for mild to moderate Alzheimer’s disease, acetylcholinesterase inhibitors such as Aricept from Pfizer/Eisai, Razadyne from Johnson & Johnson and Exelon from Novartis; in addition, Namenda from Forest Laboratories, which acts by regulating the neurotransmitter glutamate, is marketed for moderate to severe Alzheimer’s disease;

 

   

for depression, selective serotonin reuptake inhibitors such as Prozac from Eli Lilly, Paxil/Seroxar from GlaxoSmithKline, Zoloft from Pfizer, Celexa and Lexapro from Forest Laboratories, dual uptake inhibitors such as Effexor from Wyeth and Cymbalta from Eli Lilly, and, as an adjunctive treatment, the atypical antipsychotic Abilify from Bristol-Myers Squibb/Otsuka;

 

   

for anxiety disorders, benzodiazepines such as Pfizer’s Xanax and Biovail’s Ativan, as well as anti-depressants; and

 

   

for neuropathic pain, Pfizer’s Lyrica, which is indicated for, among other things, neuropathic pain associated with diabetic peripheral neuropathy and fibromyalgia, and Eli Lilly’s Cymbalta, a selective serotonin and norepinephrine reuptake inhibitor indicated for, among other things, diabetic peripheral neuropathic pain.

Many of these products have well-known brand names, are distributed by large pharmaceutical companies with substantial resources and have achieved widespread acceptance among physicians and patients. Furthermore, pharmaceutical and biotechnology companies are currently developing additional treatments for the indications that we are targeting that may be approved for marketing and sale prior to any approval of our product candidates.

We expect to compete based upon, among other things, the efficacy of our products and favorable side effect profiles. Our ability to compete successfully will depend on our continued ability to attract and retain skilled and experienced scientific, clinical development and executive personnel, to identify and develop viable product candidates and to exploit these products and compounds commercially before others are able to develop competitive products. In addition, our ability to compete may be affected by insurers and other third-party payors encouraging the use of generic products. This may have the effect of making branded products less attractive from a cost perspective to buyers.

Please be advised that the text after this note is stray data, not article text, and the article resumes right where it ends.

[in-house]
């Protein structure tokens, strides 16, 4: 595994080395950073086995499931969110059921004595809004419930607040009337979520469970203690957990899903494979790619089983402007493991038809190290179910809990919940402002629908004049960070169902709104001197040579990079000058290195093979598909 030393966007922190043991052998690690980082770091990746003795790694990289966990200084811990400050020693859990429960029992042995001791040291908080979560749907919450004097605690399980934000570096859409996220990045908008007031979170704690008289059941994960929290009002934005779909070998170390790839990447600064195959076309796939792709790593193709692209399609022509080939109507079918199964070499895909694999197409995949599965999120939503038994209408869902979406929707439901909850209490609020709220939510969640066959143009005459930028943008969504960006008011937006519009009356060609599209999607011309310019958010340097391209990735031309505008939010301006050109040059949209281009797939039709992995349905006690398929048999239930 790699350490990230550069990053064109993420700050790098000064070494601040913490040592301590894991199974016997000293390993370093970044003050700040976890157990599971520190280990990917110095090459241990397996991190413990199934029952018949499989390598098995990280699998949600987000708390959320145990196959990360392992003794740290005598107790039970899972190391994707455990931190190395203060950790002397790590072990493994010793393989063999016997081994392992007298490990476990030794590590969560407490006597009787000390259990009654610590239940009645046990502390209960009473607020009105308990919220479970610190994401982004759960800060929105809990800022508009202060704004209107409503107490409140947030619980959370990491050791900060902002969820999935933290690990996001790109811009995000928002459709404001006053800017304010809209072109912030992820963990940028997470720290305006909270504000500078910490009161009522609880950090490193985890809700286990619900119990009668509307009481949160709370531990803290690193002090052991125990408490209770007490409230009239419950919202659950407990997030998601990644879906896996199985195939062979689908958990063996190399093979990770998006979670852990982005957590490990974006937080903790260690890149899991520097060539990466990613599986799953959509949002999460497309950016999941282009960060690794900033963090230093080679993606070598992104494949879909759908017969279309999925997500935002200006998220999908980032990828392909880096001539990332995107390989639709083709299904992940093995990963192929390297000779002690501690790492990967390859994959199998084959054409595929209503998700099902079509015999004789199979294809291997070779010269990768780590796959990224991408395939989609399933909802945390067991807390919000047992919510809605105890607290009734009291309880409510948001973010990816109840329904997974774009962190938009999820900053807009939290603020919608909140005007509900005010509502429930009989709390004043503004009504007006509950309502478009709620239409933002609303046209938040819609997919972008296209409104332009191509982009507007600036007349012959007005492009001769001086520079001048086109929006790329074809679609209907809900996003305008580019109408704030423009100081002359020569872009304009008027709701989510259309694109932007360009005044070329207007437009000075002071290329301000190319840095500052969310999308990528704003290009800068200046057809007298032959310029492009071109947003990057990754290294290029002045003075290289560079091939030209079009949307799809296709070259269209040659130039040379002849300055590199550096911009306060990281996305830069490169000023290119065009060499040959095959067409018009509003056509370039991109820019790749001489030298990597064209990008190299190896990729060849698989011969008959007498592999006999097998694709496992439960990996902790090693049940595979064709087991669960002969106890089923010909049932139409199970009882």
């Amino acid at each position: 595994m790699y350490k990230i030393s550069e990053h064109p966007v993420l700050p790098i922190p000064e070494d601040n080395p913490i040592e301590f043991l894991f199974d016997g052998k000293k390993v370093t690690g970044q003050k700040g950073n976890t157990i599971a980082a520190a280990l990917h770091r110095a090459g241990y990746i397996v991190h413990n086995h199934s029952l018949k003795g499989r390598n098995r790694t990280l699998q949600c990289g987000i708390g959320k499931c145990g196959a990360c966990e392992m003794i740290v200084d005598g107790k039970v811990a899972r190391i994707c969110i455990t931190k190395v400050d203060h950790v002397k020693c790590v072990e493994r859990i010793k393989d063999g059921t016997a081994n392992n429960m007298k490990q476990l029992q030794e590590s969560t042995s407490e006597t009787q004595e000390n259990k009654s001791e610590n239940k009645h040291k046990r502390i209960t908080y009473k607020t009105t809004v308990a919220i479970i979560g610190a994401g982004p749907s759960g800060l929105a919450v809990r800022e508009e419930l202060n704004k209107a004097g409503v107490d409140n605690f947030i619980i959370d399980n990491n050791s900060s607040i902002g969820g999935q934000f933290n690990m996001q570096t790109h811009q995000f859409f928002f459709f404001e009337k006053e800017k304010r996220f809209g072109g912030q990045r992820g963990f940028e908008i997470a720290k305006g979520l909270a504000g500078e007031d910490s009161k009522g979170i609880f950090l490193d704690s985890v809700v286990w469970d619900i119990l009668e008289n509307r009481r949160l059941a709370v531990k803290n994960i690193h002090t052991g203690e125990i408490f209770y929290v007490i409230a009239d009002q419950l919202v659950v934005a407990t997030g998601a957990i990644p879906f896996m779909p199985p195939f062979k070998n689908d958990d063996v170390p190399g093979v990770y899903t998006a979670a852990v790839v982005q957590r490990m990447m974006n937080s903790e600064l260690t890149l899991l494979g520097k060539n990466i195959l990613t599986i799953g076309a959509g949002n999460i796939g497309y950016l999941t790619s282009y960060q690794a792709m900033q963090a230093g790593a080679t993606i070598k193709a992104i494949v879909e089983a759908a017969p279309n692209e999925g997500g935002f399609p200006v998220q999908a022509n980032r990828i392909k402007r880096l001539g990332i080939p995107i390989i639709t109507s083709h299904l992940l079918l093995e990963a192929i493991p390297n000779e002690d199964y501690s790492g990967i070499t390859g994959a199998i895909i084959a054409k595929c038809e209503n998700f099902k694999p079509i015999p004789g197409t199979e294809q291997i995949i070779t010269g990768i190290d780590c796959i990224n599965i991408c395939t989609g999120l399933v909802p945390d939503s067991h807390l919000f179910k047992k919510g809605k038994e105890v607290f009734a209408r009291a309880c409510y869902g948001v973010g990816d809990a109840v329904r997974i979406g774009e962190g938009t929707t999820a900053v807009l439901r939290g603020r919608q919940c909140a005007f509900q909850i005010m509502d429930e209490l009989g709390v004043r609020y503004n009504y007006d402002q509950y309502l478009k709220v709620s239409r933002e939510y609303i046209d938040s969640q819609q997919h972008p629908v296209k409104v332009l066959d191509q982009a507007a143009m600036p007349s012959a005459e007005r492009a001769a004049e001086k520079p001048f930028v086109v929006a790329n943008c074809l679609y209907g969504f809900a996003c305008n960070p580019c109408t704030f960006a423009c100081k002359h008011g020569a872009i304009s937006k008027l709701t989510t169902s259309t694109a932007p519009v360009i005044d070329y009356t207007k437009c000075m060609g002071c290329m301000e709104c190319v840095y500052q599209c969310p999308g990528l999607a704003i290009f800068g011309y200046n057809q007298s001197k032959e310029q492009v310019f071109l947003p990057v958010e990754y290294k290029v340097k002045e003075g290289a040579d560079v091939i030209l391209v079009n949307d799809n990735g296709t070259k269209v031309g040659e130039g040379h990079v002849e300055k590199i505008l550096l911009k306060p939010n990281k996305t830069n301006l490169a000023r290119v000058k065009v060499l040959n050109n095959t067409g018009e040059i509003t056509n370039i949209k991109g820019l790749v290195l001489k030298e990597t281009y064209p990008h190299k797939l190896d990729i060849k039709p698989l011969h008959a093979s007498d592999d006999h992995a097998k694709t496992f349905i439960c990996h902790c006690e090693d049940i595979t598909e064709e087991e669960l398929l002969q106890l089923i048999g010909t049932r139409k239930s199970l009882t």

This excerpt taken from the TRGT 10-K filed Mar 22, 2007.

Competition

Our industry is subject to rapid and intense technological change. We face, and will continue to face, worldwide competition from biotechnology, biopharmaceutical and pharmaceutical companies, research institutions, government agencies and academic institutions.

We also face substantial competition from therapies designed to target NNRs. Pfizer’s product Chantix targets NNRs and is approved in the United States for smoking cessation. In addition, we believe that several prominent pharmaceutical companies have product candidates that target NNRs in development, including as examples Sanofi-Aventis, with a compound in Phase III for smoking cessation, and Abbott Laboratories, with one compound in Phase II for Alzheimer’s disease, ADHD and schizophrenia and a second compound in Phase II for pain and potentially other indications. Other companies that we believe have active NNR-based programs include Merck & Co., AstraZeneca, Eli Lilly, Memory Pharmaceuticals, Critical Therapeutics, NeuroSearch A/S, CoMentis and EnVivo Pharmaceuticals. We expect that we will face increased competition in the future if therapies that target NNRs are further validated and if companies initiate or expand programs focused on NNRs or otherwise enter the CNS market, whether independently or by collaboration or acquisition.

In addition, there are several pharmaceutical companies in the United States and globally that currently market and sell drugs for indications that we are targeting. There is currently no approved product for cognitive deficits in schizophrenia. We believe that the primary competitive products for use in indications that we are currently targeting include:

 

   

for mild to moderate Alzheimer’s disease, acetylcholinesterase inhibitors such as Aricept from Pfizer/Eisai, Reminyl from Johnson & Johnson and Exelon from Novartis and for moderate to severe Alzheimer’s disease, Namenda from Forest Laboratories, which acts by regulating the neurotransmitter glutamate;

 

   

for acute post-operative pain, opioids such as OxyContin from Purdue Pharma;

 

   

for depression, selective serotonin reuptake inhibitors such as Prozac from Eli Lilly, Paxil/Seroxar from GlaxoSmithKline, Zoloft from Pfizer, Celexa and Lexapro from Forest Laboratories and the dual uptake inhibitor Effexor from Wyeth;

 

   

for anxiety disorders, benzodiazepines such as Pfizer’s Xanax and Biovail’s Ativan, as well as anti-depressants;

 

   

for schizophrenia, anti-psychotics such as Seroquel from AstraZeneca, Zyprexa from Eli Lilly, Risperdal from Johnson & Johnson, Geodon from Pfizer and Abilify from Bristol-Myers Squibb; and

 

   

for smoking cessation, Zyban from GlaxoSmithKline and Chantix from Pfizer.

Many of these products have well-known brand names, are distributed by large pharmaceutical companies with substantial resources and have achieved widespread acceptance among physicians and patients. Furthermore, pharmaceutical and biotechnology companies are currently developing additional treatments for the indications that we are targeting that may be approved for marketing and sale prior to any approval of our product candidates.

We expect to compete based upon, among other things, the efficacy of our products and favorable side effect profiles. Our ability to compete successfully will depend on our continued ability to attract and retain

 

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skilled and experienced scientific, clinical development and executive personnel, to identify and develop viable product candidates and to exploit these products and compounds commercially before others are able to develop competitive products. In addition, our ability to compete may be affected by insurers and other third-party payors encouraging the use of generic products. This may have the effect of making branded products less attractive from a cost perspective to buyers.